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FISH SAFE: A float plan and other documents to aid in event of search and rescue

We are always looking for ways to reduce fisherman risks and ensure efficient search and rescue operations.

Here are some suggestions for actions that any captain and crew can take prior to leaving the dock that could make a significant difference in the timeliness of a rescue if later needed.

First, the captain could provide a float plan to a family member or other responsible party.

Unlike the flight plan that aircraft pilots file with the Federal Aviation Administration (FAA), a float plan would be given to the family, not the Coast Guard.Backus-SH

Sample float plan

The Coast Guard auxiliary has created a float plan for recreational boaters that is quite comprehensive and easily adapted for commercial fishing.

The sections include:

  •   Vessel identification:  Name, port, document/registration, year, length, color, etc.;
  •   Propulsion:  Types and number of engines, plus fuel capacity;
  •   Communications:  Radio call sign, digital selective calling MMSI number, radio types and frequencies – or channels monitored, cell or satellite phone numbers, and e-mail;
  •   Visual Distress Signals:  Flares and other on-board signals;
  •   Audible Distress Signals;
  •   PFDs (other than Type IV devices): Number of;
  •   Ground Tackle: anchor;
  •   Other Gear: EPIRB, fire extinguisher, life raft, supplies, etc.;
  •   Operator: Captain’s name, age, gender, vehicle registration number, experience, etc.;
  •   Passengers/Crew:  List with name, age, gender, and notes on medical or other condition; and
  •   Itinerary: Dates, times, and waypoints.

Page 2 of the float plan, the boating emergency guide, takes the family through the steps to follow should they be concerned because the vessel is overdue, failed to report, or believed to be in distress.

Key elements from the float plan would then be provided to the Coast Guard should a search and rescue operation be needed.

 

Creating your float plan

The sample float plan/ boating emergency guide is available at <www.floatplancentral.org/>.

With clickable drop-down menus and descriptions of the requested Information that pop-up as you “mouse over” each item, the filled-in float plan can be saved electronically, revised and updated for each trip, e-mailed to key contacts, and printed out.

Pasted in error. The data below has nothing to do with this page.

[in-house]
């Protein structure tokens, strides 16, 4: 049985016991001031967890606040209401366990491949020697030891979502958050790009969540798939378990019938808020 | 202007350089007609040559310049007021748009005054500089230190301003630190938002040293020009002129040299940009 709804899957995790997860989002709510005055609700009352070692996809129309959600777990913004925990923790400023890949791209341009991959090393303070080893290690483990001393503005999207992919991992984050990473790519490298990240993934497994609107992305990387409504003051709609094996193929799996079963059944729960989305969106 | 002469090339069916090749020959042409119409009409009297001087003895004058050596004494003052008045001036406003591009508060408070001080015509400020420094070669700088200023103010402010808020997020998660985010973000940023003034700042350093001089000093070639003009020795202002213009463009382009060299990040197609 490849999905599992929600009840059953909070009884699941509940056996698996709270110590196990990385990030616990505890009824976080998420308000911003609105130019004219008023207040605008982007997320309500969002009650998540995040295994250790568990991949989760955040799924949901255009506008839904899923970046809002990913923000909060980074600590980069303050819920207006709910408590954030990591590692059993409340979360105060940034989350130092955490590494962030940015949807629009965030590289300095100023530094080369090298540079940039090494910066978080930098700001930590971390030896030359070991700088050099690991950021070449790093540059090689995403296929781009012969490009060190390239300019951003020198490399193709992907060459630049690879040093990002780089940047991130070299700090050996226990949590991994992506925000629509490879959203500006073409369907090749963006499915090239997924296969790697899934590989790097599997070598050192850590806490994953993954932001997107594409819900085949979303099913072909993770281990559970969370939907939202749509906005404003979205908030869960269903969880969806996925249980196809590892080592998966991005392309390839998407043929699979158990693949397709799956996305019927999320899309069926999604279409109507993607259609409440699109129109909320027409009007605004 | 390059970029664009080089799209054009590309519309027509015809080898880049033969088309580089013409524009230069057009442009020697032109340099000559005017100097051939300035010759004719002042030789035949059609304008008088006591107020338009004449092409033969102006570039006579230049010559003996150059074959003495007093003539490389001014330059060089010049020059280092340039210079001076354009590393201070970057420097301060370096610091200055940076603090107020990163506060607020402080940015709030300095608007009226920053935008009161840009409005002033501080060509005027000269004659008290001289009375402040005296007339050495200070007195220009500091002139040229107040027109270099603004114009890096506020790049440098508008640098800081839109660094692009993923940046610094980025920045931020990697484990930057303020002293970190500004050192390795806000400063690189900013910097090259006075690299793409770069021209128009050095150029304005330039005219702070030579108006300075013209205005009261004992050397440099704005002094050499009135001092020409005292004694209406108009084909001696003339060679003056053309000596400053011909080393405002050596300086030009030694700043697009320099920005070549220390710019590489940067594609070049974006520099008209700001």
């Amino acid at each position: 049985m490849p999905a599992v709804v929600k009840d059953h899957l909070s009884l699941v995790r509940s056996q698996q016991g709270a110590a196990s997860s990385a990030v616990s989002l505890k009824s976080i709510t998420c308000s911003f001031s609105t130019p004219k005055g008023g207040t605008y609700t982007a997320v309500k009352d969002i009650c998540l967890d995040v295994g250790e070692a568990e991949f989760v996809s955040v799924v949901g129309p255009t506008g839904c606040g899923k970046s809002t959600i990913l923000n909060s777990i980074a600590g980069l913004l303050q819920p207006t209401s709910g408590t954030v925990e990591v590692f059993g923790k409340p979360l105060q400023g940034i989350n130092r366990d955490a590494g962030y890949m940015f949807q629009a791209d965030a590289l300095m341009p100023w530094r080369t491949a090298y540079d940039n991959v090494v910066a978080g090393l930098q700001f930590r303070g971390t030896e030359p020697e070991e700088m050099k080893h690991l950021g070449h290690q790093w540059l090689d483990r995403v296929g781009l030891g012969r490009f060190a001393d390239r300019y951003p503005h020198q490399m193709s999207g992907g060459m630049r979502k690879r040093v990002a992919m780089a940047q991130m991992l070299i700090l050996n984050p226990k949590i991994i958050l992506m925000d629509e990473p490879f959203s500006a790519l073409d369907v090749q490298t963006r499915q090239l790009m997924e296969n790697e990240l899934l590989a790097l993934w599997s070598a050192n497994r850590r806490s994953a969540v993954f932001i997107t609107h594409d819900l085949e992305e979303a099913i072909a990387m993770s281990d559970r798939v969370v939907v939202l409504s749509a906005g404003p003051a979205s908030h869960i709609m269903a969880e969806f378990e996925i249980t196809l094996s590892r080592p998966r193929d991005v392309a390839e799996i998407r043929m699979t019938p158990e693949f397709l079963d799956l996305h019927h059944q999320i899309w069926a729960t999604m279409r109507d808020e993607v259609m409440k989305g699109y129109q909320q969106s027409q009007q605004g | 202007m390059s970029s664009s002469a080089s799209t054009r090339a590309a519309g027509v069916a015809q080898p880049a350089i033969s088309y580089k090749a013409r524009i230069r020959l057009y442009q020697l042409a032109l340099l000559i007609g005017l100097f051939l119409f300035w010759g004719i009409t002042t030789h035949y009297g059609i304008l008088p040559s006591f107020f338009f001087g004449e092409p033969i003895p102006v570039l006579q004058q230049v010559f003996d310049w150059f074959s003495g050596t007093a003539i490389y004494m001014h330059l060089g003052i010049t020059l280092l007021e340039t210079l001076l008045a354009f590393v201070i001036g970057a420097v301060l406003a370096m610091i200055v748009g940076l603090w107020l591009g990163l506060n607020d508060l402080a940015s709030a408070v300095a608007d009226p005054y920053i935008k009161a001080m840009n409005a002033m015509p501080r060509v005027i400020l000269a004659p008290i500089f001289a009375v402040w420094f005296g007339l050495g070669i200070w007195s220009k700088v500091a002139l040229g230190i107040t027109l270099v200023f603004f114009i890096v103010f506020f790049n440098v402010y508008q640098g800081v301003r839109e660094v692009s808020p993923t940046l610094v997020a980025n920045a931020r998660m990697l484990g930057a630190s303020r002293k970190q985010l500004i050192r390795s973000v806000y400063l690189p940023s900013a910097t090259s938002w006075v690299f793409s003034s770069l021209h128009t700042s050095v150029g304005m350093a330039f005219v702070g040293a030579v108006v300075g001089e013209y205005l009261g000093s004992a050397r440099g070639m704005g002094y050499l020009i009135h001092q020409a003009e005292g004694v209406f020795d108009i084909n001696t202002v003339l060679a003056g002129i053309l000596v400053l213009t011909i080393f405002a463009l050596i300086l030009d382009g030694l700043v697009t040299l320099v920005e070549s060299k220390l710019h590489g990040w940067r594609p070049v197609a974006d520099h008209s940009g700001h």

This is worth saying again:  The float plan is not to be sent to the Coast Guard, but can be used by the family to inform the Coast Guard or other responders in the event of a rescue.

To help emergency responders know what gear and fishing operations to expect, the float plan should include mention of the fishery – such as “lobster,” “groundfish,” or “scallop,” etc. – under the entry prominent features.

Under other gear, mention of a working dewatering pump, and the number of survival suits would be helpful.

Under the heading passengers/crew, include name, street/city, emergency contact phone, known chronic medical conditions such as diabetes, heart disease, epilepsy, and key info such as, “can’t swim.”  For non-English speakers, provide language spoken.

 

Each crew member

Secondly, each crew member should fill-out the four-page booklet, Commercial Fishing Safety/Search/Rescue Information for Family and Friends of Fishermen, that Angela Sanfilippo of the Gloucester Fishermen’s Wives and I developed after a major vessel loss in Gloucester.

This filled-out booklet should be filed at home with his/her family’s high priority personal documents.

Any crew member’s family should be able to locate the document and provide essential information to the Coast Guard, if needed.

Finally, I have promoted the idea at the Maine Fishermen’s Forums and elsewhere that the captain should collect from each crew member, on each trip, a sealed envelope containing each crew member’s medical condition, prescription drug list, and emergency contact information.

In the event of evacuation from the vessel, this envelope would be given, sealed, to the Coast Guard.

Ann Backus, MS, is the director of outreach for the Harvard School of Public Health’s Department of Environmental Health in Boston, MA.  She may be reached by phone at (617) 432-3327 or by e-mail at <abackus@hsph.harvard.edu>.

 

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Read the rest of this story and much, much more in the March issue of Commercial Fisheries News.  Buy this issue or Subscribe.

(Read online immediately with access key and download for future reference.)

 

 

 

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